Think back to the last time you spoke in anger, were too quick to judge, or acted unkindly. If you’re anything like me, you feel badly after the fact; in the moment, though, I am so wrapped up in myself and how I am feeling that I forget the impact I have. We act in these ways because we are human, and wrapped up in that reality comes choosing wrongly sometimes. But our God is a loving and forgiving God, “slow to anger, rich in kindness.”
The story of Jonah in the Old Testament is a wonderful example of God’s kindness and mercy. God asks Jonah to go to Nineveh, commanding them to repent from their evil ways. Frightened, Jonah runs away, seeking to avoid the call of the Lord. Unfooled, God brings a terrible storm down upon the ship. Jonah, meanwhile, slumbers peacefully belowdecks.
The ship’s captain goes and awakens Jonah, imploring him, “What are you doing asleep? Get up, call on your god!” (Jonah 1:6). Realizing that the storm has been brought upon him by God, Jonah tells the ship’s crew to throw him overboard. Hesitant to throw him off the ship, though, the crew resists as long as possible. But Jonah is insistent, and in imminent danger of wrecking, the crew throws him overboard.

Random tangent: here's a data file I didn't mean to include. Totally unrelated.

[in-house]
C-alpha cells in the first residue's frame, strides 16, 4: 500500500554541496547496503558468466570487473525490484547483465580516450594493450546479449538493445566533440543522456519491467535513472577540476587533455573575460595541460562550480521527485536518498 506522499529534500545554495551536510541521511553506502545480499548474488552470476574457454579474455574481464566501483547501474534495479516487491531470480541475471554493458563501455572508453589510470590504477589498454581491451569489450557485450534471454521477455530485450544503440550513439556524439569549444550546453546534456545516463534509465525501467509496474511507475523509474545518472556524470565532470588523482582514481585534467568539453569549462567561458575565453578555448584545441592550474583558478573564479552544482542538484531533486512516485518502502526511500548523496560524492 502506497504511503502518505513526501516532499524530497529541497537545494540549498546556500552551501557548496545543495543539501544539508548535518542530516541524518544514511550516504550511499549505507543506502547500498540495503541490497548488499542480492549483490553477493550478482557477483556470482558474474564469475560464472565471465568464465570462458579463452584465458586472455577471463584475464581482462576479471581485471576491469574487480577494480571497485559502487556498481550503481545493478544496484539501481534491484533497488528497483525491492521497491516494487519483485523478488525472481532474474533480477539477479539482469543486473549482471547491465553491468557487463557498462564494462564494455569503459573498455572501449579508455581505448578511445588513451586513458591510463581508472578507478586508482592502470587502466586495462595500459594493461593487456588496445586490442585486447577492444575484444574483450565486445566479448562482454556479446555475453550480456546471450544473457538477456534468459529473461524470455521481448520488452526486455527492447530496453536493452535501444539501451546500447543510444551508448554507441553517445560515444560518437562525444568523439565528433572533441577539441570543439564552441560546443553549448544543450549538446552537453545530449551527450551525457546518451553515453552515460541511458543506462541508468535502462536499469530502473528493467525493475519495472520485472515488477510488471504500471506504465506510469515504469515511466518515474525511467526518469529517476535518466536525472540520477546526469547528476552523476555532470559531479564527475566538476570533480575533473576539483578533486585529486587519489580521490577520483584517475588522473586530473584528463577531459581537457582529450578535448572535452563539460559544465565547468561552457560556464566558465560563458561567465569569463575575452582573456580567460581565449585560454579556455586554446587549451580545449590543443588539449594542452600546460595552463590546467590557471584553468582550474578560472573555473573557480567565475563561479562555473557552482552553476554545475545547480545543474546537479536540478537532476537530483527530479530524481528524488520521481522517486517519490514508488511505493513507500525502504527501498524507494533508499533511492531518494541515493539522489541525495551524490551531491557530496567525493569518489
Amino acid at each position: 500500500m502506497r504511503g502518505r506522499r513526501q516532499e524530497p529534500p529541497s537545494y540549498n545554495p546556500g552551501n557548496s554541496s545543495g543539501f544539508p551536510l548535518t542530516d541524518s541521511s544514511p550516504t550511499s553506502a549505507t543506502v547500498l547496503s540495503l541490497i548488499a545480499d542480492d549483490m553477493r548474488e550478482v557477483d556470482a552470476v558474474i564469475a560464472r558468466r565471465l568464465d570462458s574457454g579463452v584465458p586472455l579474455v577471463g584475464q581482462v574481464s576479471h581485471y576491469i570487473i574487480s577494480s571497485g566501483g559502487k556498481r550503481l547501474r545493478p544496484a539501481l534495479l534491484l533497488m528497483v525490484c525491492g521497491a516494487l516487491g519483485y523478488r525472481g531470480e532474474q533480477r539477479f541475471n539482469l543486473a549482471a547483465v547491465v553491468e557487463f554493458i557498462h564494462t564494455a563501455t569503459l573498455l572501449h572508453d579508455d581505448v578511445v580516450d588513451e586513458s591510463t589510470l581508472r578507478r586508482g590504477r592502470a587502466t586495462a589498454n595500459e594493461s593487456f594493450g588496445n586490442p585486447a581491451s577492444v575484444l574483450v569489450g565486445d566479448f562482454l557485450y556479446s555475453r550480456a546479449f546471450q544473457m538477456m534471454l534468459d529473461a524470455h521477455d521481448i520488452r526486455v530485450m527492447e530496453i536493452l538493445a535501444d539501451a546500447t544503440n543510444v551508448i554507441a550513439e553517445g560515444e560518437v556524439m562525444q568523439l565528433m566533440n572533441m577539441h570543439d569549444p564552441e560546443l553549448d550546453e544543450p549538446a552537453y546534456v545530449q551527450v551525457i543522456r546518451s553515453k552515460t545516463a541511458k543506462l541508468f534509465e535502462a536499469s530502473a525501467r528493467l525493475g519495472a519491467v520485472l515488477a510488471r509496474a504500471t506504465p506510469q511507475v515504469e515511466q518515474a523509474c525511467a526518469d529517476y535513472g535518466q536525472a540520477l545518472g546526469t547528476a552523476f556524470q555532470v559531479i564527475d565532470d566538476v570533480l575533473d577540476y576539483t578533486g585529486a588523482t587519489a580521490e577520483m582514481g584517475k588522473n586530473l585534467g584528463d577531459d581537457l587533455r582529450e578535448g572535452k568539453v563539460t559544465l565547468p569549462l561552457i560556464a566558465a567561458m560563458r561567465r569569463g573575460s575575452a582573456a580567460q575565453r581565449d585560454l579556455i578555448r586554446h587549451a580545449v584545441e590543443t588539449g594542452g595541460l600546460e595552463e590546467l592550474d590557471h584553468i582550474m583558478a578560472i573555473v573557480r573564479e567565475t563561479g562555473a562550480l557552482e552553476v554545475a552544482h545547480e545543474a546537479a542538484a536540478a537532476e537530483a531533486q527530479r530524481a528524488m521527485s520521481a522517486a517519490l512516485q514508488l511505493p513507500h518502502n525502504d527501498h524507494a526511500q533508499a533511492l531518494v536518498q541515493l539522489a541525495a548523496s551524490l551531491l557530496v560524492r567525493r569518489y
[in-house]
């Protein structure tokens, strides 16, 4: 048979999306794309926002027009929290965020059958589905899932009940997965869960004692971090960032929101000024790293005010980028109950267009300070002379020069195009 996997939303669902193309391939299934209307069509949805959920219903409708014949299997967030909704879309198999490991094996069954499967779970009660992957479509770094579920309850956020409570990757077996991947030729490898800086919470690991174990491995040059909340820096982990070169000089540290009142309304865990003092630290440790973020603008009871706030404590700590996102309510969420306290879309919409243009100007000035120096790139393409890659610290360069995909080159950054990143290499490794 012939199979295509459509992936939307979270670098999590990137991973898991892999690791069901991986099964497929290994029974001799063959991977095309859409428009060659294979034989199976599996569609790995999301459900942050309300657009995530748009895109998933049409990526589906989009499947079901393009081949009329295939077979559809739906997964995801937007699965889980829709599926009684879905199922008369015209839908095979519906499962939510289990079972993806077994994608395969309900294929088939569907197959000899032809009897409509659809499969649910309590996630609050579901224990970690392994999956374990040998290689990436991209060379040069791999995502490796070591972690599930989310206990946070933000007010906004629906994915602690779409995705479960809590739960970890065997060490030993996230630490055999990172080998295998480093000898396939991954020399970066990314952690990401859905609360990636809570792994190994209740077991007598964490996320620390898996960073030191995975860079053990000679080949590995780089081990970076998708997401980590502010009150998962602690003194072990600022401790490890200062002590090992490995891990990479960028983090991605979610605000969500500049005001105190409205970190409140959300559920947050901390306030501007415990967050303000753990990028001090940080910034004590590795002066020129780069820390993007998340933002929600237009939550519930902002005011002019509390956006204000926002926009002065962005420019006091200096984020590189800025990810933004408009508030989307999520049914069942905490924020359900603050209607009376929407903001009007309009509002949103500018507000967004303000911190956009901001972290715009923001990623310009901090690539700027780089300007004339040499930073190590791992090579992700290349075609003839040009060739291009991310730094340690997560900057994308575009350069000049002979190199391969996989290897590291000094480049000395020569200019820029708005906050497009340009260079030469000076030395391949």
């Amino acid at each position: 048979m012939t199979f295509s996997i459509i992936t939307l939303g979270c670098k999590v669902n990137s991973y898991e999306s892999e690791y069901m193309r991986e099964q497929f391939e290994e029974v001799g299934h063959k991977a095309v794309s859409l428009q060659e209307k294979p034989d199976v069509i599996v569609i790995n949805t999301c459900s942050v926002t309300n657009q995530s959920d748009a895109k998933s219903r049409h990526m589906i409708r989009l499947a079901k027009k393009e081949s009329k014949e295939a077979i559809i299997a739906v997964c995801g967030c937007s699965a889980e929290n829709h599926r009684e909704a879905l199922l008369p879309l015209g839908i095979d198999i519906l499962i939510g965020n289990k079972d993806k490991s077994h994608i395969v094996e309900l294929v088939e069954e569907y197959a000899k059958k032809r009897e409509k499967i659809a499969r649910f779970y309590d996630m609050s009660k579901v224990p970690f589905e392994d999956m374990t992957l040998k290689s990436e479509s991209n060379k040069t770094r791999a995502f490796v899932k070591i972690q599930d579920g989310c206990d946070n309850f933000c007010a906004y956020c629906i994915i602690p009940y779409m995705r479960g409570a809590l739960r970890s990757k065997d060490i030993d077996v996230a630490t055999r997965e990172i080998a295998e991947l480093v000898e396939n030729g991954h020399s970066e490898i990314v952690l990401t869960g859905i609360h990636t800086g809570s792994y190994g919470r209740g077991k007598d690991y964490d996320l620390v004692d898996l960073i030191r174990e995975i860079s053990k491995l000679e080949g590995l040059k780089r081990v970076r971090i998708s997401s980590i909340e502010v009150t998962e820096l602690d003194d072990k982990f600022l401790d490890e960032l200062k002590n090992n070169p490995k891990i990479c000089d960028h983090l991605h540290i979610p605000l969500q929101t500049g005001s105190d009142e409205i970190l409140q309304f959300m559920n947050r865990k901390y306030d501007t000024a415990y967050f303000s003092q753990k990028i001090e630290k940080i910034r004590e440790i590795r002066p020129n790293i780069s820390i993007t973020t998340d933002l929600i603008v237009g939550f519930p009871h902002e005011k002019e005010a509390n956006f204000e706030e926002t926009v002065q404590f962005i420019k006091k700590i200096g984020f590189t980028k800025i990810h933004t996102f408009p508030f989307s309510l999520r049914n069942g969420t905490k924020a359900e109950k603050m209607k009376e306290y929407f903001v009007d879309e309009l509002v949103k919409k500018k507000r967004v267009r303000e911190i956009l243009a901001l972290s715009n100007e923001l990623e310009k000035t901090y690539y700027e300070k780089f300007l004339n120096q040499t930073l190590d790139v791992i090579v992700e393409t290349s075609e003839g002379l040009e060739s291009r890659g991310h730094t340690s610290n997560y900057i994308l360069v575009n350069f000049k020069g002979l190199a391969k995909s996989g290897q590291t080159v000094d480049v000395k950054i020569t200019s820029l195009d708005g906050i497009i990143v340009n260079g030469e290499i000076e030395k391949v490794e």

Immediately, the storm calms. Jonah is swallowed by a “great fish” sent by God, in whose belly he remains for three days. He spends that time repenting, offering a prayer of thanksgiving to God for preserving his life. The fish then vomits him out on dry land. God calls Jonah again, and this time Jonah listens. Marching through Nineveh, he announces the wrath of the Lord. When the king hears of Jonah, he orders an immediate fast and repentance of his people. They turn from their sinful ways, and God does not bring down the wrath he threatened.
But instead of being pleased, Jonah becomes upset. He is angry that God was merciful to the people, and marches out into the desert in protest. So God helps Jonah understand His mercy: God grows a gourd plant over Jonah’s head overnight, which protects him from any discomfort. But then the Lord sends a worm that poisons and withers the plant, killing it a day after it grows. He then sends a scorching wind, which causes extreme discomfort to Jonah, who cries out and wishes for death.
But God challenges Jonah: “Do you have a right to be angry over the gourd plant?” Yes, Jonah says, angry enough to wish to die. God says, “You are concerned over the gourd plant which cost you no effort and which you did not grow . . . and should I not be concerned for the people of Nineveh?” (Jonah 4:10-11)
God created each of us and gives us infinite chances for us to “get it right.” He will never tire of forgiving us and loving us; isn’t that a comforting thought? In spite of our flaws, we are always enough for God, who turns our negatives into positives.
--Claire Kosewic, Staff Bulletin Writer
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